Originally created 05/10/04

Sluggish game play limits new soccer game



"World Tour Soccer 2005" tries something in videogaming I've long sought from real-world soccer - make it interesting.

This take on the virtual pitch for PlayStation2 has good graphics and game narration sound, but I'm still stuck wanting more zest and quicker player response.

It continues 989 Sports' long line of soccer titles, none of which I've previously tried. But they'll need to win over a serious non-soccer fan in me, one who honestly cringes at the thought of any 90 minutes of professional sports that can end in a 1-0 score - ugh.

I started in "amateur" proficiency mode, electing to take on the role of the U.S. team led by Landon Donovan and going up against Canada. I vowed not to try my hand at a World Championship Cup tournament bracket until I'd trounced my northern neighbors.

Getting used to the controls was tough. Every time I fumbled around to hit the "O" button to blast a shot on goal instead of "X" to shove off a pass, I agonizingly misfired and tipped a slow roller to the goalkeeper instead of embarrassing him.

But practice makes perfect. After six tries, I'd bested Canada, 4-1. Persistence and long runs at the goal from midfield were the key.

Highlights on my road to victory were the high graphic detail of rowdy fans in the stands after my goals, and the slow-motion instant replays which appeared to embellish my rough crossover moves to the goal, but were fun to watch nonetheless.

Another nice touch is the play-by-play sound, which detailed each pass and shot-on-goal. The announcer agonized over my wayward shots that caromed off the cross bar. When I scored, he blared "DONOVAN!"

Players were a bit sluggish when they first received passes. They appeared to pause and ponder before sprinting downfield with the ball. I thought this detracted from whatever high stakes game play is to be elicited from soccer.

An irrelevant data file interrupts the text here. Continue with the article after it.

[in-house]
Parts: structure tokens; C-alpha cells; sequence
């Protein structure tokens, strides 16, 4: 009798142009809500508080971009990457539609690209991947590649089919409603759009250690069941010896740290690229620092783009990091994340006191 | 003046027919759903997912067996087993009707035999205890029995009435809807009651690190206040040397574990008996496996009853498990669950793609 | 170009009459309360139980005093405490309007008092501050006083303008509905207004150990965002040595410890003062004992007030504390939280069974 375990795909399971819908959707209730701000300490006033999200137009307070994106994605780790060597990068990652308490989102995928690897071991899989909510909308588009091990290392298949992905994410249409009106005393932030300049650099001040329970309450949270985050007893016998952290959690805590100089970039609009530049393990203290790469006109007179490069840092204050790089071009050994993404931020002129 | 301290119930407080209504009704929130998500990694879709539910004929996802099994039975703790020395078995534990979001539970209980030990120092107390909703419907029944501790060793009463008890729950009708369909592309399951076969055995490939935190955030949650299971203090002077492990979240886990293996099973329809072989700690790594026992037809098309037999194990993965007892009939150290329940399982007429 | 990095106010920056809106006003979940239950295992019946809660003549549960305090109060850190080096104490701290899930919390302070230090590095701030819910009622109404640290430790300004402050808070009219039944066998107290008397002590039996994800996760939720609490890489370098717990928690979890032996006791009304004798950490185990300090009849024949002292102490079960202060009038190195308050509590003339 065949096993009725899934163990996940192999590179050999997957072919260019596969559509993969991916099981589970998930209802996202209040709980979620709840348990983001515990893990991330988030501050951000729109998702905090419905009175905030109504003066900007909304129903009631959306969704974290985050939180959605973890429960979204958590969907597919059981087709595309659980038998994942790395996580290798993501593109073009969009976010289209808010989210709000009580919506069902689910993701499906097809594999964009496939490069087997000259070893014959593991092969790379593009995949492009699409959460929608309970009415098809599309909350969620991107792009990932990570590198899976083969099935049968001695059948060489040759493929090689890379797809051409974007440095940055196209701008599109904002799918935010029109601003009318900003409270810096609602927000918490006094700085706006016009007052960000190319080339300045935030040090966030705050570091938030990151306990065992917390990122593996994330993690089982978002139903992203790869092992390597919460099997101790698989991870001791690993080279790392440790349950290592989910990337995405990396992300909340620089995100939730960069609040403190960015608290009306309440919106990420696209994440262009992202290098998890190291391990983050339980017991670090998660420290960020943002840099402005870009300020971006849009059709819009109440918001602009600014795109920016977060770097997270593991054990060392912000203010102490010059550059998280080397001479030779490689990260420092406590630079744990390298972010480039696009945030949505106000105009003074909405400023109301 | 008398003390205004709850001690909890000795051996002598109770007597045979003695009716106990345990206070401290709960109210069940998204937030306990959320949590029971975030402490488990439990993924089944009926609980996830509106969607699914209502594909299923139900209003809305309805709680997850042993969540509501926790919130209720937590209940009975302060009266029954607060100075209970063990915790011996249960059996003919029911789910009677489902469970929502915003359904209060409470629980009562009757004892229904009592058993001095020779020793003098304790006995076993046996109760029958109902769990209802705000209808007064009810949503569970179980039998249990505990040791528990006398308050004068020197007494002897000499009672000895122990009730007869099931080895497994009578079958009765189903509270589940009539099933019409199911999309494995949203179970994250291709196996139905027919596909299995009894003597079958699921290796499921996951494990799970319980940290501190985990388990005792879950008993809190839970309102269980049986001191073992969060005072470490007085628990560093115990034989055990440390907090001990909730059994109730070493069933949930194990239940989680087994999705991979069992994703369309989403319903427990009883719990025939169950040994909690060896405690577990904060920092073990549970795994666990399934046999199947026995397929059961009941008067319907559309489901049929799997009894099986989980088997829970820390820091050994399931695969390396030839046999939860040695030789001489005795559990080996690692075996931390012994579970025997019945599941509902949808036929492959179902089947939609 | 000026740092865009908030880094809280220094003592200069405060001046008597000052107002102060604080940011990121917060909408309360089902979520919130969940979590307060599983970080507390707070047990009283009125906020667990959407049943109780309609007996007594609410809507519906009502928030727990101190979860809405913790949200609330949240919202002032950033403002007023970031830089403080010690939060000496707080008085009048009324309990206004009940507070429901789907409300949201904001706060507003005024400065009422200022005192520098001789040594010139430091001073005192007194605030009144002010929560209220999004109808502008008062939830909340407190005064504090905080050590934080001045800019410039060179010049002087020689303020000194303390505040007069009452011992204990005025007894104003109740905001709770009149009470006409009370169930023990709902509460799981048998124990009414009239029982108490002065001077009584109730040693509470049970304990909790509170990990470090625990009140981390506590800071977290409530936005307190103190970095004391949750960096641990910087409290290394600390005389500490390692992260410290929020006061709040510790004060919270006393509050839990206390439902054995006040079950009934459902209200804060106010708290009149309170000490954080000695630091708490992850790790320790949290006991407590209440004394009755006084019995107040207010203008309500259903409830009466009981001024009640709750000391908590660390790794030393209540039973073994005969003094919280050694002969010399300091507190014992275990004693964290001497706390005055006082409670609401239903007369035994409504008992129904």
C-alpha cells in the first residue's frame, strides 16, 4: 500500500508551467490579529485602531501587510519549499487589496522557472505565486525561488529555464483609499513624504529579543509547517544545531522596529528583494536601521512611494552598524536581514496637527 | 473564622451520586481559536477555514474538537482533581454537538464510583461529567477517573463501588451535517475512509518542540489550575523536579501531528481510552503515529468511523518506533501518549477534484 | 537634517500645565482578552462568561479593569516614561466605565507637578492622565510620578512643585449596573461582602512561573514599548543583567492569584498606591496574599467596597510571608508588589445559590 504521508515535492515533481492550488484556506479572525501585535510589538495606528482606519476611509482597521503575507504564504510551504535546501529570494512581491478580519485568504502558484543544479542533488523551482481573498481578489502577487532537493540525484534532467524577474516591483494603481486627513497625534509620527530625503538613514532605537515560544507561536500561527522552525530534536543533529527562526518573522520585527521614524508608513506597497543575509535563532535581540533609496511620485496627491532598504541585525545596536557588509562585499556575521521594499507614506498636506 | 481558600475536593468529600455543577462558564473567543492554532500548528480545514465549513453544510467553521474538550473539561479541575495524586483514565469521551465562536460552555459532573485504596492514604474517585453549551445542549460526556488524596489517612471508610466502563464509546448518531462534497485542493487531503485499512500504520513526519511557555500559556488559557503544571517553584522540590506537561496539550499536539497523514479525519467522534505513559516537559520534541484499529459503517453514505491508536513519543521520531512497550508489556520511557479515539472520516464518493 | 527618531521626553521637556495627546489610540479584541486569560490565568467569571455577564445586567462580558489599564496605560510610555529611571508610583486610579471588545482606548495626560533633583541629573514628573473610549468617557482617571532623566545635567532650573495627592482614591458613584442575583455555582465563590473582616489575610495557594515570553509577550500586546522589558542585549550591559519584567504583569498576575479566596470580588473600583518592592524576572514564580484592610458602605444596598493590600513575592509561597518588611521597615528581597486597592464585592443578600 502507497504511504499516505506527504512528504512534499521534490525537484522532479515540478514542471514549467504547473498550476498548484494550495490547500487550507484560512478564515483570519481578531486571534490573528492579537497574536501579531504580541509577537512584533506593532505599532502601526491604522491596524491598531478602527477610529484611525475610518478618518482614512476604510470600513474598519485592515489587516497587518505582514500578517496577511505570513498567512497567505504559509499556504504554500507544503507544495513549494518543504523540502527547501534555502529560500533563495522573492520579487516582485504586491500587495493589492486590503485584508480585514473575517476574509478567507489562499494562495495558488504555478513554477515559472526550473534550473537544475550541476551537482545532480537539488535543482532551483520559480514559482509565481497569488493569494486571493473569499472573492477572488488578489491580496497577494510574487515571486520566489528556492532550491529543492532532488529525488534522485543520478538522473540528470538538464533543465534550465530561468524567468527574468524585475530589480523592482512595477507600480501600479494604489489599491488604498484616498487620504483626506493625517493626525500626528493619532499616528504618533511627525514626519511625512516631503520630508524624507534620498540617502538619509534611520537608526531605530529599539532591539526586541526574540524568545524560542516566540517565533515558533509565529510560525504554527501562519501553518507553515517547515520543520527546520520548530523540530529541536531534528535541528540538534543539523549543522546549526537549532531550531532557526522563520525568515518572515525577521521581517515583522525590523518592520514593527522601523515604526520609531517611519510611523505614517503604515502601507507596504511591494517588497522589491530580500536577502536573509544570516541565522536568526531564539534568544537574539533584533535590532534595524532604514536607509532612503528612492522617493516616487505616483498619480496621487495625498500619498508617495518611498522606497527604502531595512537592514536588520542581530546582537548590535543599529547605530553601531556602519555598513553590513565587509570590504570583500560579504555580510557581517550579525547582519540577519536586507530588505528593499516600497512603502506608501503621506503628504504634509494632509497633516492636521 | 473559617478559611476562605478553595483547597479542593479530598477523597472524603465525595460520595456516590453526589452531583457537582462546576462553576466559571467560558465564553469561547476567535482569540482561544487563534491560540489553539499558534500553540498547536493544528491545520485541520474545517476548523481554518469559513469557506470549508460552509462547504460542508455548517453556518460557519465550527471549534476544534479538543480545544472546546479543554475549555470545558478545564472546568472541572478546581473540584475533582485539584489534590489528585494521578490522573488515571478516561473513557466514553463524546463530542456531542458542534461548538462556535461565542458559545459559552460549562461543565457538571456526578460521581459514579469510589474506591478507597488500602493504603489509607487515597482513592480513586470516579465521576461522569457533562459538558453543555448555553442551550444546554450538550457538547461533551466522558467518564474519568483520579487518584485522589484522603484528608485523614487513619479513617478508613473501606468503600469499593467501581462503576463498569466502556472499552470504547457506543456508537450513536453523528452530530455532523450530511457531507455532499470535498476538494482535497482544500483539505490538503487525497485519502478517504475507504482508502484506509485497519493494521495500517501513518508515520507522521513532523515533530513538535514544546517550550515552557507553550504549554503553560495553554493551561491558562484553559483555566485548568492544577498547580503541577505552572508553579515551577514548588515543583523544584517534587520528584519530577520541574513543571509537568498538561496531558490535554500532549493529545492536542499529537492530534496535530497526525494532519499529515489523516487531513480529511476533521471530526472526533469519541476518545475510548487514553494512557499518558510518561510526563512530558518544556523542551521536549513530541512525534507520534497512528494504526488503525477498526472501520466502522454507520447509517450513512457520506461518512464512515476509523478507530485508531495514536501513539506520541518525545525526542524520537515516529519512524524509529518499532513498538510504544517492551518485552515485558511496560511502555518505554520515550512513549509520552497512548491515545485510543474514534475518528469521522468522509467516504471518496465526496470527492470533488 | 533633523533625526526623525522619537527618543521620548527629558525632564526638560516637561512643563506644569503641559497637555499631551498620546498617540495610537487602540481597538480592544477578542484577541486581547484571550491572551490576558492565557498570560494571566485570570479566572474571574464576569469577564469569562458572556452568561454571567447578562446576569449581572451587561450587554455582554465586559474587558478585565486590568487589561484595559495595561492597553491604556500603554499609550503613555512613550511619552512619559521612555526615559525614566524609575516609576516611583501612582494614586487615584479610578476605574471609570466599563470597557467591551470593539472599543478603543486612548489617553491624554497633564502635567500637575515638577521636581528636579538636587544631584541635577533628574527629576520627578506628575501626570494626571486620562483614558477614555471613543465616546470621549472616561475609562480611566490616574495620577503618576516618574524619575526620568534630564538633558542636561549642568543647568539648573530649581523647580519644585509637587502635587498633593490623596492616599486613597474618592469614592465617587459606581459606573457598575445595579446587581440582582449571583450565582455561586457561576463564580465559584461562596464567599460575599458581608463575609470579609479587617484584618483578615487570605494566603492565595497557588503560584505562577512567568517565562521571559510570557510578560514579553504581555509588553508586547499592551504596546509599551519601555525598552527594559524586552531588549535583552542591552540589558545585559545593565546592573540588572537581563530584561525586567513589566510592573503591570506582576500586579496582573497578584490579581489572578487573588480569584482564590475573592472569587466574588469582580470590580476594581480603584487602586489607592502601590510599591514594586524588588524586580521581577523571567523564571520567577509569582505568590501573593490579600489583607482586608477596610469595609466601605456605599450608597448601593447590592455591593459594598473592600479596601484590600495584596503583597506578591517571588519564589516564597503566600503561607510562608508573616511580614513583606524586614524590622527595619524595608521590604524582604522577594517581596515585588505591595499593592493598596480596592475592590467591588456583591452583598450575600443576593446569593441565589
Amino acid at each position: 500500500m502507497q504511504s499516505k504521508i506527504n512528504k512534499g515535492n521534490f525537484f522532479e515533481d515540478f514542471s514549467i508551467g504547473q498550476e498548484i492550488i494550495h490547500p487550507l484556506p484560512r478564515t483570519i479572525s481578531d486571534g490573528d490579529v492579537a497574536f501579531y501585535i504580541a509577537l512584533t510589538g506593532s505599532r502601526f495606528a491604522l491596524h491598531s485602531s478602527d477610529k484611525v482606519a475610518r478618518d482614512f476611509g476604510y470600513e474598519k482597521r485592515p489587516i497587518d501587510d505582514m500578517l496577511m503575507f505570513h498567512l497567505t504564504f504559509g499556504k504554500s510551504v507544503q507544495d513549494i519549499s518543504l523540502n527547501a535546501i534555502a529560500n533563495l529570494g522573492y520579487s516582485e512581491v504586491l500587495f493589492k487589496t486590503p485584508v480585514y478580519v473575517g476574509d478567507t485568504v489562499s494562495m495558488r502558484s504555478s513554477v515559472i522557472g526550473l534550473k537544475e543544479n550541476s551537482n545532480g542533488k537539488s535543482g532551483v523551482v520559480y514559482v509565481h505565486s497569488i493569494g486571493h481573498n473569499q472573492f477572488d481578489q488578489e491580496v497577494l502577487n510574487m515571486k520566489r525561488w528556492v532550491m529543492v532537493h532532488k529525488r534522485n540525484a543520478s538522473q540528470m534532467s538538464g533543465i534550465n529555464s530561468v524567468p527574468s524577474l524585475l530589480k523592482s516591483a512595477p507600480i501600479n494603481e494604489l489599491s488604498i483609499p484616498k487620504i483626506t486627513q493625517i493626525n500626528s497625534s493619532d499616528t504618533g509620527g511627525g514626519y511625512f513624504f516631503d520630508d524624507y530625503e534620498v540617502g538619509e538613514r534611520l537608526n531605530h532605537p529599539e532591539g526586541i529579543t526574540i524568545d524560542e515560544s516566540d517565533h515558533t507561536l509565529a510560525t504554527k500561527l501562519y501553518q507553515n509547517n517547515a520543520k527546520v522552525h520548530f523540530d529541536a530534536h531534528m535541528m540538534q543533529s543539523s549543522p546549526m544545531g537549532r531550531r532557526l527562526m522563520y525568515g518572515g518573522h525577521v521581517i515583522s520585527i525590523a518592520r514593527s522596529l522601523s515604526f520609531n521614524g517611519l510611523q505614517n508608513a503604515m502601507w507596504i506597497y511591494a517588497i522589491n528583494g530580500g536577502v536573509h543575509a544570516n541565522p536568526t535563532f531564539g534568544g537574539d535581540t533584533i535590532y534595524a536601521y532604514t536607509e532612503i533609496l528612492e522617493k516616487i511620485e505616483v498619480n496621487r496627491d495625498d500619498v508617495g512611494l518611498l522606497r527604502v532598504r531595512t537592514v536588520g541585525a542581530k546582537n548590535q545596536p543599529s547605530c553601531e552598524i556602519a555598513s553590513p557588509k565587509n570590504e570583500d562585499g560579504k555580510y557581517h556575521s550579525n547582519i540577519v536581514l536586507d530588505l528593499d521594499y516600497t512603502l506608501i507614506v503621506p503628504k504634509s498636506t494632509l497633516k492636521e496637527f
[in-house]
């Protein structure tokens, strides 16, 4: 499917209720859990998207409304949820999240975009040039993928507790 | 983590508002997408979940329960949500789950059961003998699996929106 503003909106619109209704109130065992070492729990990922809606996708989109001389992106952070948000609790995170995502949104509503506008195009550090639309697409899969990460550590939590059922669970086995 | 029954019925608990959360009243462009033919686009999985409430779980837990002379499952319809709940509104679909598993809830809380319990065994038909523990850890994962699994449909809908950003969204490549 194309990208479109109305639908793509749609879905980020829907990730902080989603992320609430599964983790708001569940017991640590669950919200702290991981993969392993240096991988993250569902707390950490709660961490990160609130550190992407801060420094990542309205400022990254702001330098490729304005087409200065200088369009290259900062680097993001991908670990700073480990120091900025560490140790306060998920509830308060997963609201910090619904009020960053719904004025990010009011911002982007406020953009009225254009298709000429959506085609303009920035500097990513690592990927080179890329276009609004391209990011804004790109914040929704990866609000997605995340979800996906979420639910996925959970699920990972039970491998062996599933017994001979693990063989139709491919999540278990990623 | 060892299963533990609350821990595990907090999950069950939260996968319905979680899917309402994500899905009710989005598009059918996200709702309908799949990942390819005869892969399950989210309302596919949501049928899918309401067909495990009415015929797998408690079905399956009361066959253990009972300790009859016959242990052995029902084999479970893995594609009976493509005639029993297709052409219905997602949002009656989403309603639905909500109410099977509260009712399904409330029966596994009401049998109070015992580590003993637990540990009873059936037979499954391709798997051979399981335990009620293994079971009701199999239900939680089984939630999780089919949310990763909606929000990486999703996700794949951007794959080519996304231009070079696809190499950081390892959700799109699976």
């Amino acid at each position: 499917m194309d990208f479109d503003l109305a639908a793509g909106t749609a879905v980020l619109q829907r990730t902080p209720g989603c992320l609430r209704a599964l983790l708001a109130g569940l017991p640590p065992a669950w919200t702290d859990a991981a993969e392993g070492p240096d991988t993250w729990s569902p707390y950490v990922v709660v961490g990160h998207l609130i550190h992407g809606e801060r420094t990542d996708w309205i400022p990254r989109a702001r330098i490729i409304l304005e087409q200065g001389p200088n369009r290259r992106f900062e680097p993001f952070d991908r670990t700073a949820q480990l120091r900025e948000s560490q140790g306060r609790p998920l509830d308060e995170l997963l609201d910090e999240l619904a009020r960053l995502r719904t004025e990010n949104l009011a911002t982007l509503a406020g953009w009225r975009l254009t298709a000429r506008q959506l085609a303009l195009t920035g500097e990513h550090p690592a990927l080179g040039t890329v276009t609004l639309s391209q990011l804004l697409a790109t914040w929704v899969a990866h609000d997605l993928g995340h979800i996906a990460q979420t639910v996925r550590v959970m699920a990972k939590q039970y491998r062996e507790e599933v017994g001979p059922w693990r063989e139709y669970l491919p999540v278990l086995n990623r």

It was nice to see the opponents bite hard on my fakes and crossover moves as I neared the goal. When defenders fell, it wasn't too hard to double back and get an open shot on goal, though actual scoring wasn't by any means automatic.

To take the shot, you have to hold down the "O" button just briefly or the shot will go too high. That was an early and frequent problem for me.

At the pithier World Championship Cup level, I again took the U.S. squad.

Fouls are touchier at this level, and the South Korean team I went up against first passed the ball quicker and more often, leaving me fiddling to change to a controllable defender ahead of the ball. The defender under my control always had a light blue halo at his feet.

It's not hard to hang tough at the advanced competition level, but late in the game the opposing team really starts driving to the goal and my takeaway tackles proved fruitless.

For sure, 989 Sports knows soccer. They've included profiles of 18,700 real players from leagues around the globe. If you want to bend it like Beckham or fake someone out of their shin guards like Donovan, it's there.

I'd ask for a lot more player response next time around to make this sports game better. It just felt a little too sluggish to get the blood pumping.

"World Tour Soccer 2005" is rated E and costs $39.99.

Two stars out of four.



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